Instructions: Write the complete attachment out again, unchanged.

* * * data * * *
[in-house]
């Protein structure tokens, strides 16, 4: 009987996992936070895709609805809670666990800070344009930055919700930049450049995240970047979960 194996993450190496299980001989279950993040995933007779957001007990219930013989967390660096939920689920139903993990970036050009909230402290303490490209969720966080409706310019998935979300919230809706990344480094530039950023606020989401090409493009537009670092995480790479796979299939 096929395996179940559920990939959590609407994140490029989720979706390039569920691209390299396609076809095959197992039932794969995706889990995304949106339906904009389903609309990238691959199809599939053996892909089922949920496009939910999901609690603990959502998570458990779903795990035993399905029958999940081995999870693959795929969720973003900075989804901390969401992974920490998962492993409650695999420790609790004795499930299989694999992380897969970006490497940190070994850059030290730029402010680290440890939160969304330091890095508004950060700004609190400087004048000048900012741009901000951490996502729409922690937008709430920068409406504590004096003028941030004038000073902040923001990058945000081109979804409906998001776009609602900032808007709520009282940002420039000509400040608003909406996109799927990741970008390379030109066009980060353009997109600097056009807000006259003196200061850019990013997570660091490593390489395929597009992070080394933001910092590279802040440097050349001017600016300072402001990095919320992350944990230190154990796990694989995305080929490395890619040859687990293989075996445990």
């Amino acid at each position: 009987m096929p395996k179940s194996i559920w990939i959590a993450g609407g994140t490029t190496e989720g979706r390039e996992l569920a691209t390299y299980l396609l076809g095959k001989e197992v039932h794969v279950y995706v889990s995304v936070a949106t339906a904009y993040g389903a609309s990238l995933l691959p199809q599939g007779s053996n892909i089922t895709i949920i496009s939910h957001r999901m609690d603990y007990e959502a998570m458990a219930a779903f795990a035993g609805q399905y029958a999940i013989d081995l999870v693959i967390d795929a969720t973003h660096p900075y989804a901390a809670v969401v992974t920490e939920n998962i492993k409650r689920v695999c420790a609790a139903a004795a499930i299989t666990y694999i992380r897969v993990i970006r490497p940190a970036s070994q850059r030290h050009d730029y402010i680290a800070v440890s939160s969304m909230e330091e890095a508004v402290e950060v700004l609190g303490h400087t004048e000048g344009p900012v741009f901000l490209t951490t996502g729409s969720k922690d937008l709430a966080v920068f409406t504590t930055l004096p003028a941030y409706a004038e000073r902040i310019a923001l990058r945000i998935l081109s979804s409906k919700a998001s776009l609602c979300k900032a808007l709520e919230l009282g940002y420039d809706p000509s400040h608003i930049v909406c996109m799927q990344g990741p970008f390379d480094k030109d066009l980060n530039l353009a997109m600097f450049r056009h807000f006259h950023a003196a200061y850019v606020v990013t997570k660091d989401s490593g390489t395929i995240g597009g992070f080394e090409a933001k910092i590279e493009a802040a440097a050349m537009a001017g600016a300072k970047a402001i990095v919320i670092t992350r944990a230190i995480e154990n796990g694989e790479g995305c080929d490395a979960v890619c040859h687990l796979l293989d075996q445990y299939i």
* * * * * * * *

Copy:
[in-house]
């Protein structure tokens, strides 16, 4: 009987996992936070895709609805809670666990800070344009930055919700930049450049995240970047979960 194996993450190496299980001989279950993040995933007779957001007990219930013989967390660096939920689920139903993990970036050009909230402290303490490209969720966080409706310019998935979300919230809706990344480094530039950023606020989401090409493009537009670092995480790479796979299939 096929395996179940559920990939959590609407994140490029989720979706390039569920691209390299396609076809095959197992039932794969995706889990995304949106339906904009389903609309990238691959199809599939053996892909089922949920496009939910999901609690603990959502998570458990779903795990035993399905029958999940081995999870693959795929969720973003900075989804901390969401992974920490998962492993409650695999420790609790004795499930299989694999992380897969970006490497940190070994850059030290730029402010680290440890939160969304330091890095508004950060700004609190400087004048000048900012741009901000951490996502729409922690937008709430920068409406504590004096003028941030004038000073902040923001990058945000081109979804409906998001776009609602900032808007709520009282940002420039000509400040608003909406996109799927990741970008390379030109066009980060353009997109600097056009807000006259003196200061850019990013997570660091490593390489395929597009992070080394933001910092590279802040440097050349001017600016300072402001990095919320992350944990230190154990796990694989995305080929490395890619040859687990293989075996445990």
């Amino acid at each position: 009987m096929p395996k179940s194996i559920w990939i959590a993450g609407g994140t490029t190496e989720g979706r390039e996992l569920a691209t390299y299980l396609l076809g095959k001989e197992v039932h794969v279950y995706v889990s995304v936070a949106t339906a904009y993040g389903a609309s990238l995933l691959p199809q599939g007779s053996n892909i089922t895709i949920i496009s939910h957001r999901m609690d603990y007990e959502a998570m458990a219930a779903f795990a035993g609805q399905y029958a999940i013989d081995l999870v693959i967390d795929a969720t973003h660096p900075y989804a901390a809670v969401v992974t920490e939920n998962i492993k409650r689920v695999c420790a609790a139903a004795a499930i299989t666990y694999i992380r897969v993990i970006r490497p940190a970036s070994q850059r030290h050009d730029y402010i680290a800070v440890s939160s969304m909230e330091e890095a508004v402290e950060v700004l609190g303490h400087t004048e000048g344009p900012v741009f901000l490209t951490t996502g729409s969720k922690d937008l709430a966080v920068f409406t504590t930055l004096p003028a941030y409706a004038e000073r902040i310019a923001l990058r945000i998935l081109s979804s409906k919700a998001s776009l609602c979300k900032a808007l709520e919230l009282g940002y420039d809706p000509s400040h608003i930049v909406c996109m799927q990344g990741p970008f390379d480094k030109d066009l980060n530039l353009a997109m600097f450049r056009h807000f006259h950023a003196a200061y850019v606020v990013t997570k660091d989401s490593g390489t395929i995240g597009g992070f080394e090409a933001k910092i590279e493009a802040a440097a050349m537009a001017g600016a300072k970047a402001i990095v919320i670092t992350r944990a230190i995480e154990n796990g694989e790479g995305c080929d490395a979960v890619c040859h687990l796979l293989d075996q445990y299939i």